Many crossover/SUVs will see a downfall when smaller pickup trucks return to the States. There's at least some chance that the bigger ones will see some decline as well, simply because those big trucks can't fit in most new home garages and many newer subdivisions in suburban America won't allow big trucks to sit in the driveway or yard where it can be seen from the street or even by next-door neighbors. I don't think we'll see the return of the minivan as a family car any time soon, but as a single's "love machine" or a micro-motorhome it still has some potential. Then again, the plain--often blacked-out full-sized van developed a reputation as a "snatch"-mobile and "stalker-mobile".
Toggle Commented Jul 12, 2013 on 2013 Nissan NV200: First Drive at PickupTrucks: News
Why does this thing look so much like a 2002 Saturn Vue?
Toggle Commented Jul 12, 2013 on 2013 Land Rover LR2 Video at KickingTires
@Big Al: I can't tell if you're serious or just being sarcastic. "Are the Vauxhalls rebadged Fiats?" just about made me laugh out loud, as even here in the States people know that Vauxhall is Opel (at least, those who watch UK's Top Gear show). Still, one point here that a lot of American commenters on this site aren't willing to accept is that smaller IS coming, it's only a matter of time. Yes, we'll also be seeing the bigger Euro-vans as well, but those will almost exclusively be relegated to cargo-van duties and Class B and C motorhomes while the smaller ones will fill a niche for those businesses that simply don't need the space of a larger van or don't want to spend as much money as those larger vans cost. Either way, the RWD van is about to disappear as the FWD offers a lower load floor and usually better economy than their American-designed predecessors. Ford and Chrysler have already dropped their traditional vans, Ford importing the Transit Connect from Turkey (at least until they retool an American plant) and Chrysler converting the Caravan into a cargo van while both import larger models from Europe. Of course, both these models readily offer themselves for conversion to all-electric by again having such a flat, low floor and lighter overall weight. With the typical range of an all-electric soon to exceed 100 miles and for some maybe even 200 miles, they perfectly fit the need for delivery and service vehicles within metropolitan areas.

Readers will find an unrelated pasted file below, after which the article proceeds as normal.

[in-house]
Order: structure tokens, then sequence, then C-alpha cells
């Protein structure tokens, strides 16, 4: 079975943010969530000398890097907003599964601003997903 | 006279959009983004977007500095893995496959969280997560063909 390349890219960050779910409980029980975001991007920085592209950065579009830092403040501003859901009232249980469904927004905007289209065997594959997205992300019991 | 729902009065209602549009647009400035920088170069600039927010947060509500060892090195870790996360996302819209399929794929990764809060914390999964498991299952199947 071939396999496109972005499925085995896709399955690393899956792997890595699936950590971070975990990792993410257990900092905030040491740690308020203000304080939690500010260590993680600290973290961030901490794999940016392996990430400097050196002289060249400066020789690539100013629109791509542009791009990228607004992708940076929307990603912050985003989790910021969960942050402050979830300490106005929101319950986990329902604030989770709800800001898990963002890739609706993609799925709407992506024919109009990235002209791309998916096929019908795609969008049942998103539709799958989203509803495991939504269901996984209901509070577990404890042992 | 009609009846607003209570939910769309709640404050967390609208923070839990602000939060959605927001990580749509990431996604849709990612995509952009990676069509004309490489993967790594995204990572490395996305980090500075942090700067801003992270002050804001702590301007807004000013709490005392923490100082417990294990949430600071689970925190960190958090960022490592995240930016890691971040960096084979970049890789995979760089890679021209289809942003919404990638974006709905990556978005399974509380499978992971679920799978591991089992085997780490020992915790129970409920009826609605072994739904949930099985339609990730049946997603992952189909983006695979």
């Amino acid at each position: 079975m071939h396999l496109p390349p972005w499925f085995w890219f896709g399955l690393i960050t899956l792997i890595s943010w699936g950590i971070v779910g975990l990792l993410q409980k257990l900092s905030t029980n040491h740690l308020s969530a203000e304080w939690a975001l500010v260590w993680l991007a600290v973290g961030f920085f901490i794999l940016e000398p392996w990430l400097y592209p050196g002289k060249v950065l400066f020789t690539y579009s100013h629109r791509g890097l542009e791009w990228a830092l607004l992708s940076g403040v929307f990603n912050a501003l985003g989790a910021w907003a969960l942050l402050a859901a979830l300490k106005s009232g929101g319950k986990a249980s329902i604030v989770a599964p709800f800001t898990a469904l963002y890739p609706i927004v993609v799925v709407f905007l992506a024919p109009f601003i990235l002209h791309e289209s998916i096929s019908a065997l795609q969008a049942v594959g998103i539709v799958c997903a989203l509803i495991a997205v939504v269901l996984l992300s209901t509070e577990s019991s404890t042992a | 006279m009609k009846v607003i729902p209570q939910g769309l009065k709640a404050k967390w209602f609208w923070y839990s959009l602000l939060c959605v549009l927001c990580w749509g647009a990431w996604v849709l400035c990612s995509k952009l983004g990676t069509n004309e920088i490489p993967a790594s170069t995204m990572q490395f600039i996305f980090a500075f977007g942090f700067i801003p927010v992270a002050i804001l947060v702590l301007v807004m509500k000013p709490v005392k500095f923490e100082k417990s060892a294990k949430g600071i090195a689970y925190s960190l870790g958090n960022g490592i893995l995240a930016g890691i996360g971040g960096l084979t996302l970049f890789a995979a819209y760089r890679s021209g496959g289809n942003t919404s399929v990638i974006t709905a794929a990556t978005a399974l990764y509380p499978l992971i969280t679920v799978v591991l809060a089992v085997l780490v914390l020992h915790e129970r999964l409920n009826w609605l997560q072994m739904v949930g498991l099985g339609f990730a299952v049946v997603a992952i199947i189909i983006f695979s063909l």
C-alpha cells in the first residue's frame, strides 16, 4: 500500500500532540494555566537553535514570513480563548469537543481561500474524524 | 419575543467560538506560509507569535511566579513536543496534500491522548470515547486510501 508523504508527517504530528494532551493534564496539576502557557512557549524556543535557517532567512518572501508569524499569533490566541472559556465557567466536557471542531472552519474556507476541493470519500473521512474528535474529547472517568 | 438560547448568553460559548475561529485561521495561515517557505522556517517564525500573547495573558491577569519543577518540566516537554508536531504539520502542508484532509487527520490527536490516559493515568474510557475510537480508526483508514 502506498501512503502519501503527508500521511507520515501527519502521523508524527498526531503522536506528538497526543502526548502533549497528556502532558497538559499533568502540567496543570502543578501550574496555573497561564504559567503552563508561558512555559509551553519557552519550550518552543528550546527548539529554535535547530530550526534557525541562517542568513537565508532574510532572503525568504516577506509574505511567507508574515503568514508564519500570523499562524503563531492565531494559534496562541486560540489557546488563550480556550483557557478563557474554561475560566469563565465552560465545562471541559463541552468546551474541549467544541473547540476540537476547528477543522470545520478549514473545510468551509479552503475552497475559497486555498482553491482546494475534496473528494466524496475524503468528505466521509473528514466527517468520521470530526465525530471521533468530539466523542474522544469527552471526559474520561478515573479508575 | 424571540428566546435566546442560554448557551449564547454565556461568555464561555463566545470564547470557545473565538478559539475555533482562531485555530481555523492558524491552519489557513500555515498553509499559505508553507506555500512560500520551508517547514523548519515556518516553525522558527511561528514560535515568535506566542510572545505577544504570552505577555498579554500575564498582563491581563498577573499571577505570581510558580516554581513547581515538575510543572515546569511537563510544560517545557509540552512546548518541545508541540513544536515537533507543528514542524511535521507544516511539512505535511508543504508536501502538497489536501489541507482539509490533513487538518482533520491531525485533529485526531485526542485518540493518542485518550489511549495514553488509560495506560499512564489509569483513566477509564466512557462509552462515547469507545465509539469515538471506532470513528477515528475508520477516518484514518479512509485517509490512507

Toggle Commented Jul 12, 2013 on 2013 Nissan NV200: First Drive at PickupTrucks: News
While I'm not disagreeing with you, Lou, you have to remember that the full-sized cargo van became the highly stylized custom vans for many and eventually led into the Class B motorhome (of which you can still find them being built today, though most now have raised roofs and lengthened bodies due to extensive fiberglass bodywork in place of the old sheet metal.) I do believe it's possible that the minivan will return as a semi-popular custom rig, in the same way as those older full-sized rigs did. Lacking the extensive glass and redesigning the interior similar to a pop-up camper with little porthole windows in the rear quarters--especially with the rear-view cameras eliminating the need for glass at the back door/hatch--could totally change that soccer-mom look and make them desirable again. Meanwhile, the SUV is now the soccer-mom vehicle and the pickup truck is quickly headed in that direction; replacing the SUV as demonstrated by the drastic fall in full-sized SUV sales.
Toggle Commented Jul 12, 2013 on 2013 Nissan NV200: First Drive at PickupTrucks: News
The return of the minivan; now as a cargo van and small bus instead of a family car. Interesting as now the minivan is taking the exact reverse route of the old full-sized cargo vans that got customized into people haulers. Who know? Maybe we'll start seeing custom-painted Elkhart™ Vans again--only smaller.
Toggle Commented Jul 11, 2013 on 2013 Nissan NV200: First Drive at PickupTrucks: News
Any vehicle that is left outdoors is practically guaranteed to have something stolen from it eventually--if not the vehicle itself; especially if that something is left out in plain view or is completely exposed--as in the bed of a truck. The only way to prevent such theft is to secure it in a manner that makes it much more difficult to steal. Even travel trailers have been stolen right from their owner's driveway or yard simply because nothing was done to prevent the thief from taking it. Lou's trick of welding the nut on his fog lamps is proof that a thief won't take what he can't grab and run. On the other hand, if he can't grab it and run, he may destroy it just for spite. You want to protect what's in your truck, you need to first make sure it can't be seen and second secure it in a manner to make it more difficult, time-consuming and noisy to take. That's why many SUVs and hatchbacks have a 'modesty curtain' over the cargo area and why many pickups now use a locking, hard-shell tonneau cover over the bed (which also happens to help protect the tailgate itself). Of course, some of these protections do limit the usability of the vehicle itself. The locking toolbox across the bed rails is a great idea, but even that needs to be secured in a manner to make it more difficult to steal intact. I've noticed some brands are now offering "cargo management" systems which include the ability to slide the toolbox fore or aft in the bed--which unfortunately also makes it much easier to steal. That toolbox needs to secure from inside the box itself, making the thief have to pick or break the lock just to get at the bolts to release it from the bed. Interestingly, where I live the favorite things to get stolen are all made of metal. Electrician's trucks are having wiring stolen overnight. HVAC operators are having new and used air conditioners, condensers, etc. stolen right out of their trucks. (Regretfully, fully functions systems are getting stolen right off of houses and businesses as well.) Even overhead wiring from both the electric companies and Amtrak is being stolen right off the poles, though I have to admit that takes some real guts or stupidity to monkey with 5,000 volts or more and get away with it. In other words, you can't prevent a determined thief from getting what he wants, but you can at least make it more difficult, which will discourage the less-determined thief.